When disposing of an old computer or removable drive, ensure its memory is clean. Just deleting your files isn't enough. The entire system must be wiped.

It's best to get help from an IT professional to properly erase your computer drive to make it safe for disposal, donation, or reuse.

5. Trash cans

Identity theft criminals aren't only online. They can also be trolling the neighborhood on trash day. So be careful what you throw out in your trash.

It's not unusual for garbage to enable identity theft. For example, it can include pre-approved credit card offers that you consider "junk mail." Your trash can also hold voided checks, old bank statements, and insurance paperwork. These items could have the information thieves need to commit fraud or pose as you.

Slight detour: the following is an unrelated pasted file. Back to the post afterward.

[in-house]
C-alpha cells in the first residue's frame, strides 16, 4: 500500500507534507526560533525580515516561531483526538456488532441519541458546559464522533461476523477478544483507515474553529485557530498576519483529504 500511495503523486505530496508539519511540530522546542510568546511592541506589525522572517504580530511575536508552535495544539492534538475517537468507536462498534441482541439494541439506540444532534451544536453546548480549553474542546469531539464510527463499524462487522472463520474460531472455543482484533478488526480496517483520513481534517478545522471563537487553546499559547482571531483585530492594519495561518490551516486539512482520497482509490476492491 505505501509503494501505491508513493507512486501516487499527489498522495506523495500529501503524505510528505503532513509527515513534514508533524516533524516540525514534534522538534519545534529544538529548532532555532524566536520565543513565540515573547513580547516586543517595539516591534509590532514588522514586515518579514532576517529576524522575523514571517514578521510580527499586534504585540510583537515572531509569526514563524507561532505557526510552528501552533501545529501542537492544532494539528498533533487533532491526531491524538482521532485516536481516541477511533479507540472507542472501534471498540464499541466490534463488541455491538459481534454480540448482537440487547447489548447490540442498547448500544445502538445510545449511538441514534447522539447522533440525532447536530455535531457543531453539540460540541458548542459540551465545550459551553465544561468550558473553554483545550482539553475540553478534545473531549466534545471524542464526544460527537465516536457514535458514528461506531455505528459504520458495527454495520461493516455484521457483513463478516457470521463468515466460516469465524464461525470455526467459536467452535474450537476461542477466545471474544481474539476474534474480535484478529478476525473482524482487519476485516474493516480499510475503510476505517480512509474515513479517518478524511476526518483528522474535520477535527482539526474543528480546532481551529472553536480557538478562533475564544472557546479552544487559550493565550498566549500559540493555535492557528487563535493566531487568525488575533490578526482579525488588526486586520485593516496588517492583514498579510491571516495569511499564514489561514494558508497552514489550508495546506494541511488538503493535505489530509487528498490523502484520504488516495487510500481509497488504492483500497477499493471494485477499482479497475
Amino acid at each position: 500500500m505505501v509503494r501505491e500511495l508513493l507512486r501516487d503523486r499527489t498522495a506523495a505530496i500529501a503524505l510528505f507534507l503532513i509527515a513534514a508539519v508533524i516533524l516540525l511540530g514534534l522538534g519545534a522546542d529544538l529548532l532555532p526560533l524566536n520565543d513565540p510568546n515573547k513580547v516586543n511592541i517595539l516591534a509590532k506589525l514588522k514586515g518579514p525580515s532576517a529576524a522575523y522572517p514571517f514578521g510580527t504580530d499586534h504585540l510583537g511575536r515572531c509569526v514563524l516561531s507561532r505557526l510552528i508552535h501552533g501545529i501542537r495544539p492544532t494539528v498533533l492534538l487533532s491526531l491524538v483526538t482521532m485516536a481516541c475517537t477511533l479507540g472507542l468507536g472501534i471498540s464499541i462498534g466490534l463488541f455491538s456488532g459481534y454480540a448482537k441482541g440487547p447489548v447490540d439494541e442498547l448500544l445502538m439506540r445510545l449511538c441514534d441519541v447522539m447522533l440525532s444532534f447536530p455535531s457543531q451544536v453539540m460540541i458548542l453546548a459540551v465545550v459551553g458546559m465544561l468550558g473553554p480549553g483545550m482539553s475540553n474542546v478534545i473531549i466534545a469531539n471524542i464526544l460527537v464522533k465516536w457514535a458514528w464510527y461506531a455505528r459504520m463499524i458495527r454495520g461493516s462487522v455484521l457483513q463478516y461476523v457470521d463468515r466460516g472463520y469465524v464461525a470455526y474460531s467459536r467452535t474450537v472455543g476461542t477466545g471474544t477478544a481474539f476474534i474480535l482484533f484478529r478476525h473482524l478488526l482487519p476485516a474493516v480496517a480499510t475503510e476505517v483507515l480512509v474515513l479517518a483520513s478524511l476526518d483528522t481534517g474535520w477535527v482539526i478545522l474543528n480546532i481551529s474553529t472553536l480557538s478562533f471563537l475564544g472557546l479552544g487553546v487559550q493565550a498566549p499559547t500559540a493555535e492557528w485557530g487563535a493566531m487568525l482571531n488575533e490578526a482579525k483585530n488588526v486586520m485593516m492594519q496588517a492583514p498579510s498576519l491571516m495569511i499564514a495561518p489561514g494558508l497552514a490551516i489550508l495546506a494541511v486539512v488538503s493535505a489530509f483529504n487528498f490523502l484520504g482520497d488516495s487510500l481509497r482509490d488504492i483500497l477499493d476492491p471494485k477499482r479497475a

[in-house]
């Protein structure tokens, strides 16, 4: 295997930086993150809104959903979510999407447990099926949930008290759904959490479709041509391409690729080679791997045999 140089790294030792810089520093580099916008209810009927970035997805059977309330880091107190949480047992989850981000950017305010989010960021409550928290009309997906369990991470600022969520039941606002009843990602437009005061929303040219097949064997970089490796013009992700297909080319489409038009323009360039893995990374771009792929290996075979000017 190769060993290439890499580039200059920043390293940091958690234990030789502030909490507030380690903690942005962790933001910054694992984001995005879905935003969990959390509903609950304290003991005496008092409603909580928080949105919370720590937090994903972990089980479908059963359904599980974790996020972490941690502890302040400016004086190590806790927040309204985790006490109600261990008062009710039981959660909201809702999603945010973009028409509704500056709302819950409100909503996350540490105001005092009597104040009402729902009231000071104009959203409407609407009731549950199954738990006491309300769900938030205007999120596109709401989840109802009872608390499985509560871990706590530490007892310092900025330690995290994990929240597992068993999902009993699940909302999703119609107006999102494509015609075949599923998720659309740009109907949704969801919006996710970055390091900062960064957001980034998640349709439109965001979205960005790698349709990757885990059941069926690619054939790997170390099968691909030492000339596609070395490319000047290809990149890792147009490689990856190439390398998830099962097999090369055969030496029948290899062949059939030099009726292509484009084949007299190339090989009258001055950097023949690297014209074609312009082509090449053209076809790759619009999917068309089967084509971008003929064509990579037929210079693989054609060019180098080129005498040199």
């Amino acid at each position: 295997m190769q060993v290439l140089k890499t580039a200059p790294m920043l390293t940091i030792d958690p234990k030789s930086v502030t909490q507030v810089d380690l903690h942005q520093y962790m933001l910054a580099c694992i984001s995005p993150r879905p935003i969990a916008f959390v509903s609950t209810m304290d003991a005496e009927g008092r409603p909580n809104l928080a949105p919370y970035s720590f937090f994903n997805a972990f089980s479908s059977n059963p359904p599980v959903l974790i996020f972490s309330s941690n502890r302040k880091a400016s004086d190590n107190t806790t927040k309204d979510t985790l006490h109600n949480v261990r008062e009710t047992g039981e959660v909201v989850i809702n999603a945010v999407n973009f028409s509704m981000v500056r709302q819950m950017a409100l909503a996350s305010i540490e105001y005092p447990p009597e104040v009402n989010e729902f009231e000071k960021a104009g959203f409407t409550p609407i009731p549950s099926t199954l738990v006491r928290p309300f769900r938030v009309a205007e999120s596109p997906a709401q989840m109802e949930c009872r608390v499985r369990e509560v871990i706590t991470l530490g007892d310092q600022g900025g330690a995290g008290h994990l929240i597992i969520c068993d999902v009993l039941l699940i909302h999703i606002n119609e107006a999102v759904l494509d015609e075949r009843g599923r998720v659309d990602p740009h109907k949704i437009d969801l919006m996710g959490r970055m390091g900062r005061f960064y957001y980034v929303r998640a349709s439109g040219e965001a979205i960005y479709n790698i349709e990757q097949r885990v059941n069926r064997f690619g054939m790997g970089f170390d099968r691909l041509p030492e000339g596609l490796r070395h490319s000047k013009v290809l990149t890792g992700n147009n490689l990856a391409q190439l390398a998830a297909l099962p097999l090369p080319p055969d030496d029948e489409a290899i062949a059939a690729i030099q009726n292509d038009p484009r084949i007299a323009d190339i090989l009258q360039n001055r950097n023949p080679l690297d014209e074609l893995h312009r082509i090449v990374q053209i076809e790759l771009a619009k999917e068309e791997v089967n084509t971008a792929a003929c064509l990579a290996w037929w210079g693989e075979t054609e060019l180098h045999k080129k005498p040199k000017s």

To prevent identity theft through your trash can, you should shred any documents that contain personal information. Before you throw out documents and mail, run them through a paper shredder. This extra step could save you from a costly incident.

6. Children's WiFi-connected toys

Children's toys that connect to your home internet network can also pose a risk.

Cybercriminals can find vulnerabilities through toys like electronic bears, smart kid watches, and WiFi-connected Barbies. For example, Mattel's Hello Barbie was found to enable the theft of personal information. A hacker could also use its microphone to spy on families.

Parents might think these toys are cool or educational, but they don't consider their data security. After all, these are children's toys. Unfortunately, this often means they can be easier to hack.